Boxers generally delight in a wintery playground, but should never stay out too long.
Temperature is just the most obvious of several potential hazards to be aware of if you’re living in a cold climate with your Boxer or visiting the snow.
Cold Weather Hazards For Boxer Dogs
Wintertime can be lots of fun for your Boxer as long as you take a few precautions to avoid:
- Prolonged time in freezing conditions
- Chemical burns/poisoning from snow melt products
- Injuries from slipping on ice
- Paw damage from sharp shards of ice
- Chipped nails from hard ice
- Dry air and other indoor hazards
- Overheating (from winter clothing and heated interiors)
- Eye irritation from whipping winds
- Lack of exercise, weight gain
1. Can Boxers Tolerate Cold Weather?
While Boxers tend to struggle more with heat than cold, their short coats leave them vulnerable to both extremes.
Their lean body mass and low body fat means they have little insulation against the elements.
For this reason, not to mention their need to be with their people, Boxers are not cut out to be outside dogs. This goes double in winter.
Boxers can suffer hypothermia just as people can.
Ears and tails are prone to frost bite.
If your Boxer is very young, old or unwell he may have extra difficulty regulating his body temperature.
As a general rule, if you’re cold … your Boxer will be too.
If you’re rugging up, consider a coat for your Boxer.
Coats For Boxer Dogs
When choosing a winter coat for your Boxer look for:
- Natural materials
- Function not fashion
- A good fit on the deep chested Boxer figure
- Easy clean fabrics
- Waterproof exterior
- Durable design
2. Snow Melt Products: A Danger To Your Boxer
Salt and other chemicals applied to thaw snow can burn your Boxer’s paws or cause poisoning if he licks those paws, ingesting the chemical.
Wash your dog’s feet in tepid water and mild soap like Dr Bronner’s unscented baby castille soap when he comes indoors, to remove any residues.
Is It Safe For Boxers To Eat Snow?
Eating snow is safe — unless that snow is tainted with chemicals.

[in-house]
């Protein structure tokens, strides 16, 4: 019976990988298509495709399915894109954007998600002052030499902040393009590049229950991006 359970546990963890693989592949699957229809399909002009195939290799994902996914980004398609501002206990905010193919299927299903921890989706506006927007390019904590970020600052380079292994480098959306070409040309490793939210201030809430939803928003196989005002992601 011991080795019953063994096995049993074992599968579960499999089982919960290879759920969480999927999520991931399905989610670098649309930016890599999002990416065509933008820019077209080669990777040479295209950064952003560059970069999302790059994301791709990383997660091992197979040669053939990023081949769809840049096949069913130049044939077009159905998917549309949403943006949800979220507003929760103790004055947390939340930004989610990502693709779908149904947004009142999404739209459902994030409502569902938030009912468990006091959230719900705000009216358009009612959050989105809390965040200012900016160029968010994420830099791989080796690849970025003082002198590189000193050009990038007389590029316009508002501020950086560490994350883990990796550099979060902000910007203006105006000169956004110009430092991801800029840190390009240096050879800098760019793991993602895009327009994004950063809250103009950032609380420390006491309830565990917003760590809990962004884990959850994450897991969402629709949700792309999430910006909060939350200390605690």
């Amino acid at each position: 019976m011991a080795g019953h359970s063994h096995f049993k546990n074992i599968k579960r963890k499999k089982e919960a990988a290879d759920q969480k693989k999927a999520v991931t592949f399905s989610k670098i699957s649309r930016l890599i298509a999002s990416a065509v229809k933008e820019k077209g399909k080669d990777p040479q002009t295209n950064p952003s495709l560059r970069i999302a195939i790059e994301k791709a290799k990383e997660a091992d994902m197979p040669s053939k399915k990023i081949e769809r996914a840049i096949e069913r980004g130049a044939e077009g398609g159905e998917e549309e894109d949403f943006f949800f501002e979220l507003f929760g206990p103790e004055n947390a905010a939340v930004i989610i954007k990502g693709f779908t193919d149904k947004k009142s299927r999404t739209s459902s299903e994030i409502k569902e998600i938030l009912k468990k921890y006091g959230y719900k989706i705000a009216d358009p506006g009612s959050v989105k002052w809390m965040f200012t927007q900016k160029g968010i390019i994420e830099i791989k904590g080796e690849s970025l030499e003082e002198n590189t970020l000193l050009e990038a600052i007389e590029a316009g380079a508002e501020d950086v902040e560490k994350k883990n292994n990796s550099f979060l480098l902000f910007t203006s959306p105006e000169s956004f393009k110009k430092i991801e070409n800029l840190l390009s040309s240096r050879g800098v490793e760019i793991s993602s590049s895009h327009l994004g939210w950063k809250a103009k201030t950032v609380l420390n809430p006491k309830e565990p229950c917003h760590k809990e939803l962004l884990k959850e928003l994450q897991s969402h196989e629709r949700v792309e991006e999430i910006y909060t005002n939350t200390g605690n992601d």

It’s probably best discouraged in urban environments but fine in the country or on your own property.
3. Injuries From Slipping On Ice
The zoomies on ice can be hilarious — but also dangerous.
There’s a difference, too, between having a romp in soft drifts of freshly fallen snow and slipping and sliding on icy sidewalks.
Falling awkwardly on ice is as painful for dogs as for humans and can leave your Boxer with a muscle strain, ligament tear or worse.
4. Paw Damage
Paw pads are just skin, albeit thicker than on the rest of the body.
Sharp shards of ice can or half buried protruding objects can cut your Boxer’s paw pads.
Snow can wedge between the toes or in the paw pads, melt and refreeze, stretching the skin, in a painful effect called “Snowballing”.
How Long Can Boxers’ Paws Last In The Snow?
Boxers have a high pain threshold and are very stoic so aren’t likely to complain.
Don’t leave it up to your Boxer to decide when enough is enough.
Keep exposure to the elements brief, before giving your Boxer a chance to warm up inside or in a heated car.
You may want to consider insulated dog boots to provide warmth, grip and protection.
Make sure they’re the right size and shape, as ill fitting boots can cause more problems than they solve.
Paw ointments like musher’s wax developed for sled dogs can provide a barrier against the cold and chemicals/salt.
Check the ingredients to ensure they’re all natural and non toxic, as the wax will absorb into the paw pads.
5. Chipped Nails From Hard Ice
Hard edged ice or submerged objects can tear nails, so be sure to keep your Boxer’s nails trimmed.